Nvidia exec thinks industry is ‘very close’ to autonomous AI

  • Nvidia’s telecom exec told Fierce we’re quite close to a future in which AI managers rule the roost
  • But enabling AI to manage AI will require changes to the way the tech is trained and deployed
  • The exec also argued 6G can’t just be an evolution of 5G

There’s a future not too far on the horizon where artificial intelligence (AI) becomes its own boss. We’ve told you before that autonomous networks are likely to be rolled out in the coming years. But Nvidia’s (NASDAQ: NVDA) VP of Telecom Ronnie Vasishta told Fierce there are a few things that have to happen first.

According to Vasishta, we’re actually “very close” to a world in which AI manages AI. “It’s more of a way of thinking about AI moreso than the technology barriers to making that happen” that’s standing in the way.

Vasishta explained that autonomous AI will require two different layers of the technology: a foundational generative AI layer and a management AI layer. But that in turn will require changes to the way AI is trained and deployed, he said. It will also require AI to be interoperable.

“The things that need to happen if I take it to, say, a network level…it’s how to enable autonomous generative AI to interact with another generative AI. That today hasn’t really started to happen yet,” he said. “Most of the generative AI training and deployments have been driven by the user, and the user has tended to be an enterprise or a person. At some point, AIs are going to be users.”

And on the deployment side of the equation, “that will require the management AI to be an overlay.”

AT&T recently highlighted concerns about latent bias cropping up in a world of autonomous AI and potentially causing catastrophic problems without a human in the loop to spot wrong decisions. The operator also shared the ways in which it is actively working to uncover such bias as it vets hundreds of AI applications.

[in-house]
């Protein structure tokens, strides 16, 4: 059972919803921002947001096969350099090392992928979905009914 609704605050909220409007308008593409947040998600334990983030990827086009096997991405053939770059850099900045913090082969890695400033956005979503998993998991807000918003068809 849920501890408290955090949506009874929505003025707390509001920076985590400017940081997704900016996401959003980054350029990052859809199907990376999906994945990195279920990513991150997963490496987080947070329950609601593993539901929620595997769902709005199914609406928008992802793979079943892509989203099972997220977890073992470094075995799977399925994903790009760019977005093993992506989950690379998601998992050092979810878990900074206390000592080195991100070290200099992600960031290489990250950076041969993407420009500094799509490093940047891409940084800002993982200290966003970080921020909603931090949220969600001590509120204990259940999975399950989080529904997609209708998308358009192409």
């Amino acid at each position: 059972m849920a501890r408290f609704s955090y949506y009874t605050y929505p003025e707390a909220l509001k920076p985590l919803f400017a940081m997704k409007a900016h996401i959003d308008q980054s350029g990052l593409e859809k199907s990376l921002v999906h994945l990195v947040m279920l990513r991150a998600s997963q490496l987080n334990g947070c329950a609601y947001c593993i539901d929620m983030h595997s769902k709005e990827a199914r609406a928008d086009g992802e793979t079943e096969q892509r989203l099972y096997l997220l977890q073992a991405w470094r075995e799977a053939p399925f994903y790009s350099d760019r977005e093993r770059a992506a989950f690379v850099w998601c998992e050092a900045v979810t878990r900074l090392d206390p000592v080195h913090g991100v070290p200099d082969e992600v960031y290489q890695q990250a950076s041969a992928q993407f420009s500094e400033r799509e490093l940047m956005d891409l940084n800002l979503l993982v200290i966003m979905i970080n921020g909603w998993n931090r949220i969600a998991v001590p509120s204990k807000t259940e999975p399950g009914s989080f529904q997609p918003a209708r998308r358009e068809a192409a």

Vasishta agreed AI guardrails important, but argued implementing such safeguards – even for autonomous AI – is relatively simple and can actually reduce risk.

“Whether it’s foundational layer AI or management layer AI, it’s the same. You have to ensure that those foundational guardrails are put in. But you can also then on your management layer have additional levels of guardrailing,” he said. “The management layer gives you the opportunity to have an additional security level as well – just because another AI is managing an AI doesn’t mean you’re adding more levels of concern, you’re actually probably eliminating levels of concern.”

Next gen networks

Vasishta also weighed in on how networks need to evolved to support an AI-infused future. He told Fierce 5G has yet to deliver on what was promised. And so, he said, 6G can’t just be an extension of that.

“Compute has to be an integral part of that network – AI compute – for it to really operate and deliver all the services that we expect, whether it be autonomous vehicles or it be generative AI delivered to your phone,” he concluded. “I think the conversation around 6G has been evolutionary and it needs to be revolutionary."